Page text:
Dual EC DRBG



Certicom's patent applications regarding Dual EC key escrow

The Canadian company Certicom (now part of Blackberry) has patents in multiple countries on

  • Dual EC exploitation: the use of Dual EC for key escrow (i.e., for a deliberate back door) and
  • Dual EC escrow avoidance: modifying Dual EC to avoid key escrow.

The patent filing history also shows that

  • Certicom knew the Dual EC back door by 2005;
  • NSA was informed of the Dual EC back door by 2005, even if they did not know it earlier; and
  • the patent application, including examples of Dual EC exploitation, was publicly available in July 2006, just a month after SP800-90 was standardized.

This page presents the details.

Publicity and the avoidance thereof

In early 2005, Certicom began trying to patent both Dual EC exploitation and Dual EC escrow avoidance. The patent applications list Daniel R. L. Brown and Scott A. Vanstone as "inventors".

Certicom never drew public attention to these patenting efforts, or to the possibility of a back door in Dual EC. The main U.S. patent application was broadly publicized by Tanja Lange in a talk with Daniel J. Bernstein and Nadia Heninger at 30C3 on 28 December 2013, in a followup blog post by Matthew D. Green the same day, and in a followup blog post by Melissa Elliott the same day.

Certicom received United States patent 8,396,213 on Dual EC escrow avoidance in March 2013. The patent application had included a claim regarding Dual EC exploitation, but this claim does not appear in the issued patent. This discrepancy led observers to ask why the claim was gone, and to speculate that Certicom had voluntarily removed the claim for some reason or that the United States patent office (USPTO) had forced Certicom to remove the claim on the basis of prior art.

The actual story is that the USPTO decided that Certicom had submitted two inventions in a single application: one for Dual EC escrow avoidance and one for Dual EC exploitation. In such situations the applicant is required to limit the application to one of the inventions, and can continue pursuing the second invention only by promptly filing a second application and paying a separate fee. The second application (called a "continuation"/"division") can be pursued in parallel to the first application, or can be pursued serially. Certicom chose the serial approach: canceling some of the claims in the first application, and then filing a second application with other claims once the first application was allowed by the USPTO. See below for more details.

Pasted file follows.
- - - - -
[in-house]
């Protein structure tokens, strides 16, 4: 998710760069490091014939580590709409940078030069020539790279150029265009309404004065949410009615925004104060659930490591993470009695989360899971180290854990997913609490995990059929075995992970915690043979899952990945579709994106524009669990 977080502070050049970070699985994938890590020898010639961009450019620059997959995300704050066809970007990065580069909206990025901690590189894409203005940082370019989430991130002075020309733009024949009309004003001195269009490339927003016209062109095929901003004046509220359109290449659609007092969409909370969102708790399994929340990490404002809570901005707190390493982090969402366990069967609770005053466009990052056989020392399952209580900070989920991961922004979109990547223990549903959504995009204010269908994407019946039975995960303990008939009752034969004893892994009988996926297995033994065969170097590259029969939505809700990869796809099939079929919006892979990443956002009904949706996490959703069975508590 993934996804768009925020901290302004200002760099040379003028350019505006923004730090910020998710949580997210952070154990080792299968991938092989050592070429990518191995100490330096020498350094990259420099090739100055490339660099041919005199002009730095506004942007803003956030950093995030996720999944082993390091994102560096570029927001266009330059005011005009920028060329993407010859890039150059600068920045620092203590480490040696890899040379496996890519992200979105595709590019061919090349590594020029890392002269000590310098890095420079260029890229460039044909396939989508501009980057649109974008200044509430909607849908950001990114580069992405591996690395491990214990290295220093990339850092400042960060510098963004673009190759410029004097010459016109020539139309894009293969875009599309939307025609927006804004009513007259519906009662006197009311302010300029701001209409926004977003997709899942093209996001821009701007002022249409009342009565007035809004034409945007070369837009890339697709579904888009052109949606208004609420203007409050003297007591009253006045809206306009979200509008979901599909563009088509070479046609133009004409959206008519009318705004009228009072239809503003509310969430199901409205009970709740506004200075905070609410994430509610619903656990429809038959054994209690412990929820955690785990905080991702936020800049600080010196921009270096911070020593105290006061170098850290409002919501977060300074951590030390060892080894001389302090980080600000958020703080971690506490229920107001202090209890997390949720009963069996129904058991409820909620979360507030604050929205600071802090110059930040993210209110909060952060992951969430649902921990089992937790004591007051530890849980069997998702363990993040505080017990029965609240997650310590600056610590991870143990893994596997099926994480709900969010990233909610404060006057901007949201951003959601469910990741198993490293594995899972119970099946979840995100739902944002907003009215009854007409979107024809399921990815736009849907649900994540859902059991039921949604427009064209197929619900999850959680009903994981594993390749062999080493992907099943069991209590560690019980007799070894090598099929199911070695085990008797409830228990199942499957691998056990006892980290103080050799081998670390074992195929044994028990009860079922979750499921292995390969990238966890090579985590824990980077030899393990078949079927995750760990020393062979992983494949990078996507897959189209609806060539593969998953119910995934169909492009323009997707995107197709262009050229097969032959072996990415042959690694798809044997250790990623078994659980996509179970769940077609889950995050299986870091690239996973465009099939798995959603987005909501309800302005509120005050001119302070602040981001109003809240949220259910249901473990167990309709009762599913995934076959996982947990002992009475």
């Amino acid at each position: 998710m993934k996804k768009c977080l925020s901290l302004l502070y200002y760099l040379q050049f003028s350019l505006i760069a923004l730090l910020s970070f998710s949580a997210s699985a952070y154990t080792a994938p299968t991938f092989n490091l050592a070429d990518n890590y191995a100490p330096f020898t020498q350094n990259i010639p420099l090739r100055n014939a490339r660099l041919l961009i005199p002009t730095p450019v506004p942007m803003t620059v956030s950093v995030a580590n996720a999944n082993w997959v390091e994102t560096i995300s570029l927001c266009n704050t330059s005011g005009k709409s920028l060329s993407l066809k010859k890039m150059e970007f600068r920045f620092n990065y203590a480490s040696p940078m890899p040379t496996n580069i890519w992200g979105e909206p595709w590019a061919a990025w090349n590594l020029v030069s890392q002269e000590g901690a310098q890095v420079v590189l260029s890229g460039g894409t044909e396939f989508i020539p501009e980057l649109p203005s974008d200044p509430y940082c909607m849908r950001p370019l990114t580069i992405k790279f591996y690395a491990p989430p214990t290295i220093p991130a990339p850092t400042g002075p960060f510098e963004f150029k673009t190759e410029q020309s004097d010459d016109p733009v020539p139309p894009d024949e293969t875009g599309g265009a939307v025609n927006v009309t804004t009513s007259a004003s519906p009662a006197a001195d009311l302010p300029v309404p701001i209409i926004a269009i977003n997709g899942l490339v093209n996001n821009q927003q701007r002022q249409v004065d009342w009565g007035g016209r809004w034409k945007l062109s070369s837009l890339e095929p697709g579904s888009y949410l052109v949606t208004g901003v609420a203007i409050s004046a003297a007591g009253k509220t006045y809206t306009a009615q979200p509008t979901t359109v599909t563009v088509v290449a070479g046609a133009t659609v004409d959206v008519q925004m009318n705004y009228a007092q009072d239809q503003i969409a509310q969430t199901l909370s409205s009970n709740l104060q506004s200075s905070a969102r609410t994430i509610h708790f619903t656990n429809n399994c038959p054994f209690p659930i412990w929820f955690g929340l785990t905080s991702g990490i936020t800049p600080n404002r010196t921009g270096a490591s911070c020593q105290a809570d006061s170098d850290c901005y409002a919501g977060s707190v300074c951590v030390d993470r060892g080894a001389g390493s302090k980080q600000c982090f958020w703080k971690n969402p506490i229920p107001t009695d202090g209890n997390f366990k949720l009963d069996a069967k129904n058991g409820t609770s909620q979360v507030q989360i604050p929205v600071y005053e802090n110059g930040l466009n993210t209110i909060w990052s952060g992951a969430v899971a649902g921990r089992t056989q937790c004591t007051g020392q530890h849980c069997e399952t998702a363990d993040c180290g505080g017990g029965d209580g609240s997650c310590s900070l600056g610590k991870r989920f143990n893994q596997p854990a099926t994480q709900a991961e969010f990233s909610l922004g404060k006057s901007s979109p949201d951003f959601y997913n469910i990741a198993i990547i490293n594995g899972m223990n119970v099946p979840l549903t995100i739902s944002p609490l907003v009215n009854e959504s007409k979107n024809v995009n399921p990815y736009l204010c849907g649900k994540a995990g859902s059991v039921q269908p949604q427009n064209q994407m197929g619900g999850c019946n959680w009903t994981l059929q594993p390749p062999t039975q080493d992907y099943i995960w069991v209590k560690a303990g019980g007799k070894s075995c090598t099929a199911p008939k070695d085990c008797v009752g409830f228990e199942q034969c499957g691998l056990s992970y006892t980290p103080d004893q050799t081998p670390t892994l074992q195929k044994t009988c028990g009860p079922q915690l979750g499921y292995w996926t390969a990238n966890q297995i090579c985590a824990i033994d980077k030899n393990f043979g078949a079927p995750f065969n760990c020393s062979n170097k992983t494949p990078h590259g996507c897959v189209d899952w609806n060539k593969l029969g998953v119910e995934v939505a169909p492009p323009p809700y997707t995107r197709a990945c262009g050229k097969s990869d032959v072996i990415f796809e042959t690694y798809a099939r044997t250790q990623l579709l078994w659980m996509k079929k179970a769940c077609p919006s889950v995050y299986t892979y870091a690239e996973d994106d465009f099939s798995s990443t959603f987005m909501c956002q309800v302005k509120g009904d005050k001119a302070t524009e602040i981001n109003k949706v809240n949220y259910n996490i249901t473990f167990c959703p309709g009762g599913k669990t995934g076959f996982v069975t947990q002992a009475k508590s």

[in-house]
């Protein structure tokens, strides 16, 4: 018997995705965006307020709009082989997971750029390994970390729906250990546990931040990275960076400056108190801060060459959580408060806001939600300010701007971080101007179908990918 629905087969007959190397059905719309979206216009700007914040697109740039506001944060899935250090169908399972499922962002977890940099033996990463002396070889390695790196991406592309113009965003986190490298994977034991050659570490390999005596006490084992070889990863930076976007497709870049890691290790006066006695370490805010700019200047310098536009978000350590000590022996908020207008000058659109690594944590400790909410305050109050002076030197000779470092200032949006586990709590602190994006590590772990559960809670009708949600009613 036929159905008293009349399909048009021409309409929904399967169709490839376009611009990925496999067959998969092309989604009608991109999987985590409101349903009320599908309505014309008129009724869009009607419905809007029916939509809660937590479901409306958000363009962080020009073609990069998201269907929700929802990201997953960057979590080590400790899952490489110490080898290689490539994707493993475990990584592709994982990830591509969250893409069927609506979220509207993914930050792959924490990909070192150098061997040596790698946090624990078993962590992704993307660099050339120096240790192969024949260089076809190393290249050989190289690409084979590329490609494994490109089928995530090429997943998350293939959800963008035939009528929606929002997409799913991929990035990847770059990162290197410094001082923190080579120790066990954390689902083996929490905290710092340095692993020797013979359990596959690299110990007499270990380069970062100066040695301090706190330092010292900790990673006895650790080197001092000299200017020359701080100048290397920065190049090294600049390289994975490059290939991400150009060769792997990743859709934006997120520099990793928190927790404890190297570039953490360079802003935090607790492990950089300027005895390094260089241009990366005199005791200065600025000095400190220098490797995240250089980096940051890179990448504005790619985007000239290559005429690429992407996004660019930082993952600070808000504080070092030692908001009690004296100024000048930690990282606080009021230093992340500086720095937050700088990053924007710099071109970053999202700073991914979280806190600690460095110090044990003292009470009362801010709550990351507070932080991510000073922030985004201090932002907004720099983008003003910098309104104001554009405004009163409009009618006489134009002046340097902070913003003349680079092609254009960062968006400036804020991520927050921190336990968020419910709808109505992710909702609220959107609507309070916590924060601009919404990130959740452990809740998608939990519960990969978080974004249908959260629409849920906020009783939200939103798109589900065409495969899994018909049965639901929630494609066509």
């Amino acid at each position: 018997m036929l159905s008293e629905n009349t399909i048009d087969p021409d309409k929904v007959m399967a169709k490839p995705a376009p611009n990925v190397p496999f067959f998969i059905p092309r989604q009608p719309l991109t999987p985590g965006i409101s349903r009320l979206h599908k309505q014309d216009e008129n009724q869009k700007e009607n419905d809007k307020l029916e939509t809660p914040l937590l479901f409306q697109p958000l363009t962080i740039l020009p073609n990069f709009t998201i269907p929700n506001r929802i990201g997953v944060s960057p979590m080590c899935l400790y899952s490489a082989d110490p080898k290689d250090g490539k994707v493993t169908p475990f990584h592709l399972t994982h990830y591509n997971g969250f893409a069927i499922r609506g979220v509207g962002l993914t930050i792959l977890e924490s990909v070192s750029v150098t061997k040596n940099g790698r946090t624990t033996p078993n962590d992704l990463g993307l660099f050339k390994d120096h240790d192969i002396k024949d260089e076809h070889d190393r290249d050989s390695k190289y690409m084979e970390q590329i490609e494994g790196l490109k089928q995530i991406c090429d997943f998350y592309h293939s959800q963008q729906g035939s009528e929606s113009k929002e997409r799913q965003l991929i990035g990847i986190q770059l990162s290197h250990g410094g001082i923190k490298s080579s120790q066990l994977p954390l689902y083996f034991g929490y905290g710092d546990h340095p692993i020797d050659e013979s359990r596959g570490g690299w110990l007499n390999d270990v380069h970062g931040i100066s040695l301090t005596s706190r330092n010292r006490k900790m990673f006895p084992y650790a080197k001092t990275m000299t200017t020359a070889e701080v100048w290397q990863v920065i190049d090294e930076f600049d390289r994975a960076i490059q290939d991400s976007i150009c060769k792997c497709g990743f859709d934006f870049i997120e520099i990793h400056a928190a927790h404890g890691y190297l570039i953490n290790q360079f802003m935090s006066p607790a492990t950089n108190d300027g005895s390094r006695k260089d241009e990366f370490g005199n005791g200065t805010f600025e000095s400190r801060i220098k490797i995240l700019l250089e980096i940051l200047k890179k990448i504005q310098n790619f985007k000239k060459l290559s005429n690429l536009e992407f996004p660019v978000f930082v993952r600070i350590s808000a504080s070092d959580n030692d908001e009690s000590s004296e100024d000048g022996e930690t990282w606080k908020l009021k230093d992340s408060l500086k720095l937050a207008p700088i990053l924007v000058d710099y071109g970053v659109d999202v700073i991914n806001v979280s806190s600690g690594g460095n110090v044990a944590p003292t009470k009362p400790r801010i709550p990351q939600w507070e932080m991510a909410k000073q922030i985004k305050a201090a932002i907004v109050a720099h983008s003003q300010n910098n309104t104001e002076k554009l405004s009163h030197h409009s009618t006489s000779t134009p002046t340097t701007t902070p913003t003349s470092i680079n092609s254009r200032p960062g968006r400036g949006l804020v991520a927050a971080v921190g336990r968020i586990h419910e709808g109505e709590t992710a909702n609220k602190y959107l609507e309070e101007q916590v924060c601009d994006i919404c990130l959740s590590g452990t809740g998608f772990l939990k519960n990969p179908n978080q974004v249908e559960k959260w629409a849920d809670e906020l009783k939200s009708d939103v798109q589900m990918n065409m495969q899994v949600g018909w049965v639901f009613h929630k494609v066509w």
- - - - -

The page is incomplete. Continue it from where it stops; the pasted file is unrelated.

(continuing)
Sources regarding the US patent

The December 2013 news was based primarily on the following documents:

However, this page is based on a wealth of further information publicly available from the Patent Application Information Retrieval (PAIR) site of the USPTO:

  • 60644982.pdf (19 pages of scans, OCRed pdf file): the 21 January 2005 provisional patent application and related documents.
  • 11336814.pdf (591 pages, mostly scans, OCRed pdf file): the 23 January 2006 patent application and related documents.
  • 13770533.pdf (68 pages, OCRed pdf file): the pending 19 February 2013 patent application and related documents. This application was published on 4 July 2013.

The above applications will be referred to for the remainder of the document as: the 982 Provisional, the 814 Patent Application, and 533 Patent Application.

To find the 814 Application data on PAIR, search for publication number US 20070189527. "Continuity Data" links to the other applications; "Transaction History" is a timeline; "Image File Wrapper" contains the documents mirrored above.

We acknowledge support in the patent investigation and interpretation for the US patent by an expert who chose to remain anonymous.

The provisional patent application

The provisional patent application does not claim to have invented Dual EC per se, and does not clarify who invented Dual EC. It cites ANSI X9.82 [60644982.pdf, page 2, paragraph 0003]:

The American National Standards Institute (ANSI) has set up an Accredited Standards Committee (ASC) X9 for the financial services industry, which is preparing a [sic] American National Standard (ANS) X9.82 for cryptographic random number generation (RNG). One of the RNG methods in the draft of X9.82, called Dual_EC_DRBG, uses elliptic curve cryptography (ECC) for its security. Dual_EC_DRBG will hereinafter be referred to as elliptic curve random number generation (ECRNG).